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Atomic resolution of cotton cellulose structure enabled by dynamic nuclear polarization solid-state NMR

Authors
  • Kirui, Alex1
  • Ling, Zhe2, 3
  • Kang, Xue1
  • Dickwella Widanage, Malitha C.1
  • Mentink-Vigier, Frederic4
  • French, Alfred D.2
  • Wang, Tuo1
  • 1 Louisiana State University, Department of Chemistry, Baton Rouge, LA, 70803, USA , Baton Rouge (United States)
  • 2 Southern Regional Research Center USDA, New Orleans, LA, 70124, USA , New Orleans (United States)
  • 3 Beijing Forestry University, Beijing, 100083, People’s Republic of China , Beijing (China)
  • 4 National High Magnetic Field Laboratory, Tallahassee, FL, 32310, USA , Tallahassee (United States)
Type
Published Article
Journal
Cellulose
Publisher
Springer-Verlag
Publication Date
Nov 11, 2018
Volume
26
Issue
1
Pages
329–339
Identifiers
DOI: 10.1007/s10570-018-2095-6
Source
Springer Nature
Keywords
License
Yellow

Abstract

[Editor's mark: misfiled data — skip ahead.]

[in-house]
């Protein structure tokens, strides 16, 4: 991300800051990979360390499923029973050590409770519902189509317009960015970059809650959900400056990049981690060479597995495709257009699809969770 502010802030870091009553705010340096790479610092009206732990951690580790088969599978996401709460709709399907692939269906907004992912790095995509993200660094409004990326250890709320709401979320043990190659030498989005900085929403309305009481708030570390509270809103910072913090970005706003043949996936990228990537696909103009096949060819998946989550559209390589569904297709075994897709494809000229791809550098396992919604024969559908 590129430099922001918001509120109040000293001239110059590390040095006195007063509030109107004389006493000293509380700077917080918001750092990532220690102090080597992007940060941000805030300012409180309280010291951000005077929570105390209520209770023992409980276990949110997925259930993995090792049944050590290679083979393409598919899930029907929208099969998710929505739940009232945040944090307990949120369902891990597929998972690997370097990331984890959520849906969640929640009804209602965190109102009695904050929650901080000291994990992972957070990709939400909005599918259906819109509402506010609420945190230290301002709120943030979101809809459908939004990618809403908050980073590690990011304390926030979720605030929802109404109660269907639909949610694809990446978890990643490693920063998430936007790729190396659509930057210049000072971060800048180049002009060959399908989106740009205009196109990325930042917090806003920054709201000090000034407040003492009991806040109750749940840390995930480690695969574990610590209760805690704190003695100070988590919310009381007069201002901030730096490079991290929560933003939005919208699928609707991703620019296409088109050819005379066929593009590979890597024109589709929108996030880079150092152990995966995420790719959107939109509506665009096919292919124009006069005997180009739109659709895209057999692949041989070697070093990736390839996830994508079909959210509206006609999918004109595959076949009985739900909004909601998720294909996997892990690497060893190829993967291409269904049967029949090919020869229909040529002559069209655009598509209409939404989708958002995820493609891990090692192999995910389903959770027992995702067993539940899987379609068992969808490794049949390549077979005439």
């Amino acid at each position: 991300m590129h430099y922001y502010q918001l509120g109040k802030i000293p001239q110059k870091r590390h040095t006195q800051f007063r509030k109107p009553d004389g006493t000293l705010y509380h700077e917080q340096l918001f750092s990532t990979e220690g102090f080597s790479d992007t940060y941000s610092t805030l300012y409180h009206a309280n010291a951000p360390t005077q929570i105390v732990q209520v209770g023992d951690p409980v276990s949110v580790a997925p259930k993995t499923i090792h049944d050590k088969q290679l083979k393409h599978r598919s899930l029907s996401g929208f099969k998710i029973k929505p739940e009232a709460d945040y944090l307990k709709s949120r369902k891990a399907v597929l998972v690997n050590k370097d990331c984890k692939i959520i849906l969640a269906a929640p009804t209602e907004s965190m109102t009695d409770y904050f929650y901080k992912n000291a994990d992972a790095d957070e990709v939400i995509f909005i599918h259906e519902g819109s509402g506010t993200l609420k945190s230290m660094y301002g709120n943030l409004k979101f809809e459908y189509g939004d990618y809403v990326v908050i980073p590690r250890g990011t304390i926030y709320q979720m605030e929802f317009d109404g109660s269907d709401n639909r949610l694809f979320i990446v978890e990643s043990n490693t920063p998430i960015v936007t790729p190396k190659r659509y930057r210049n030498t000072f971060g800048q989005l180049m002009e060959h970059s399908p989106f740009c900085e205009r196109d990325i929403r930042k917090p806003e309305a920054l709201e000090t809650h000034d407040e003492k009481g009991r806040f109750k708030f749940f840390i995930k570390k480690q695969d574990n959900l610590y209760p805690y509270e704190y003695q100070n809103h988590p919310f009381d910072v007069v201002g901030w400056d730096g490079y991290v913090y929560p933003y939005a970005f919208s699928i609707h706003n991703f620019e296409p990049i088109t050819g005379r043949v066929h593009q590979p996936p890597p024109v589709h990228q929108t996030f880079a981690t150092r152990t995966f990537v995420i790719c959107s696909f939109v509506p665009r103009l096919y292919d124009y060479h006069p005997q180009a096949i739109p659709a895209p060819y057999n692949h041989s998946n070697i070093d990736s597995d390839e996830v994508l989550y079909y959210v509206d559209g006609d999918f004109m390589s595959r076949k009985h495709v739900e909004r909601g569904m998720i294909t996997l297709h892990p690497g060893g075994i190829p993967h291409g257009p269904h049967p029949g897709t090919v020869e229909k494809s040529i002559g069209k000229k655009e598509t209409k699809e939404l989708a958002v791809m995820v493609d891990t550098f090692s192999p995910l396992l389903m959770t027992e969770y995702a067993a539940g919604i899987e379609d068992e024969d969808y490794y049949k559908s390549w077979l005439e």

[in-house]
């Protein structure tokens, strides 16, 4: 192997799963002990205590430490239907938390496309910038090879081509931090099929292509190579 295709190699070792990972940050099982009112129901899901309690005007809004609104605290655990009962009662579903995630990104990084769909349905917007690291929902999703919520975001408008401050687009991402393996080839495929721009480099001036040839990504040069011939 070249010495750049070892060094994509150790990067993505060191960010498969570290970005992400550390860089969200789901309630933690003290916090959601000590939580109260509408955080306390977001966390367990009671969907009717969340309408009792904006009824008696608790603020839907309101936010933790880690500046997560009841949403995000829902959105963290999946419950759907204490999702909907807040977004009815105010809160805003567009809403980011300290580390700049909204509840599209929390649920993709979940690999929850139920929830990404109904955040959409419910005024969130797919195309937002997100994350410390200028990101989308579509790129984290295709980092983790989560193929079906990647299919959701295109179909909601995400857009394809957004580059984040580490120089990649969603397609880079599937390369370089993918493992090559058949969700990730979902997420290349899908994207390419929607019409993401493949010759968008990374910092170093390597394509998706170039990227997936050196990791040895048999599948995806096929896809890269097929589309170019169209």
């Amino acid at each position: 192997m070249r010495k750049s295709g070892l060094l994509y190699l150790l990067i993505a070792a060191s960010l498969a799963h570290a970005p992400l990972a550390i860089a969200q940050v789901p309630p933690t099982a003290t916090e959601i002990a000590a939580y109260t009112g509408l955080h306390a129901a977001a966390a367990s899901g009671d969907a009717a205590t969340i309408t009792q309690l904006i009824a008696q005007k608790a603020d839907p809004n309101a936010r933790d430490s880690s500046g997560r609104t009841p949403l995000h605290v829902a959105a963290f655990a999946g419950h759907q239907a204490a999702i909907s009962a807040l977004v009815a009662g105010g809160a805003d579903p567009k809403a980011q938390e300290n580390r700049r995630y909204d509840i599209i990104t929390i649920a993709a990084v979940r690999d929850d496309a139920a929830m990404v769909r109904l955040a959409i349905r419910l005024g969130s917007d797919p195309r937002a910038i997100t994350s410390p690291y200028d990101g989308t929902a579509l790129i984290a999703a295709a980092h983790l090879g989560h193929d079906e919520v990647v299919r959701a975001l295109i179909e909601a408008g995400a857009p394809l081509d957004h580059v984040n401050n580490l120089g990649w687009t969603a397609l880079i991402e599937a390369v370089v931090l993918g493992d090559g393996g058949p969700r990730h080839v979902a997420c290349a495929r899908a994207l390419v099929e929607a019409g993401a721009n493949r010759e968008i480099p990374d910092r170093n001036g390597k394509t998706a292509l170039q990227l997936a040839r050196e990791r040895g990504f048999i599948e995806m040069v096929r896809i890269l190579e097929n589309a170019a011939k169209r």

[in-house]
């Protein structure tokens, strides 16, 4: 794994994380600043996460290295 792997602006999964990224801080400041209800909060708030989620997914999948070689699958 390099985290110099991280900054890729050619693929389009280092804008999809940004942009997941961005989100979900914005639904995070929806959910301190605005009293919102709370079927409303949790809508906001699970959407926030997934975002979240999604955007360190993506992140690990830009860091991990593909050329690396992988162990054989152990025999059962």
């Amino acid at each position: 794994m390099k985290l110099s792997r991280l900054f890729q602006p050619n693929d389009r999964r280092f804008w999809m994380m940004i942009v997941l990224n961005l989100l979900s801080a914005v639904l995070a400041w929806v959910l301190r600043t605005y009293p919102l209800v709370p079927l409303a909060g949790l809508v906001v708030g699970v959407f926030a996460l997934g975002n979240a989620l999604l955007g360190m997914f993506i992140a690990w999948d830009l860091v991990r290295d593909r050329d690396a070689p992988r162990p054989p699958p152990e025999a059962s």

AbstractThe insufficient resolution of conventional methods has long limited the structural elucidation of cellulose and its derivatives, especially for those with relatively low crystallinities or in native cell walls. Recent 2D/3D solid-state NMR studies of 13C uniformly labeled plant biomaterials have initiated a re-investigation of our existing knowledge in cellulose structure and its interactions with matrix polymers but for unlabeled materials, this spectroscopic method becomes impractical due to limitations in sensitivity. Here, we investigate the molecular structure of unlabeled cotton cellulose by combining natural abundance 13C–13C 2D correlation solid-state NMR spectroscopy, as enabled by the sensitivity-enhancing technique of dynamic nuclear polarization, with statistical analysis of the observed and literature-reported chemical shifts. The atomic resolution allows us to monitor the loss of Iα and Iβ allomorphs and the generation of a novel structure during ball-milling, which reveals the importance of large crystallite size for maintaining the Iα and Iβ model structures. Partial order has been identified in the “disordered” domains, as evidenced by a discrete distribution of well-resolved peaks. This study not only provides heretofore unavailable high-resolution insights into cotton cellulose but also presents a widely applicable strategy for analyzing the structure of cellulose-rich materials without isotope-labeling. This work was part of a multi-technique study of ball-milled cotton described in the previous article in the same issue.Graphical abstract

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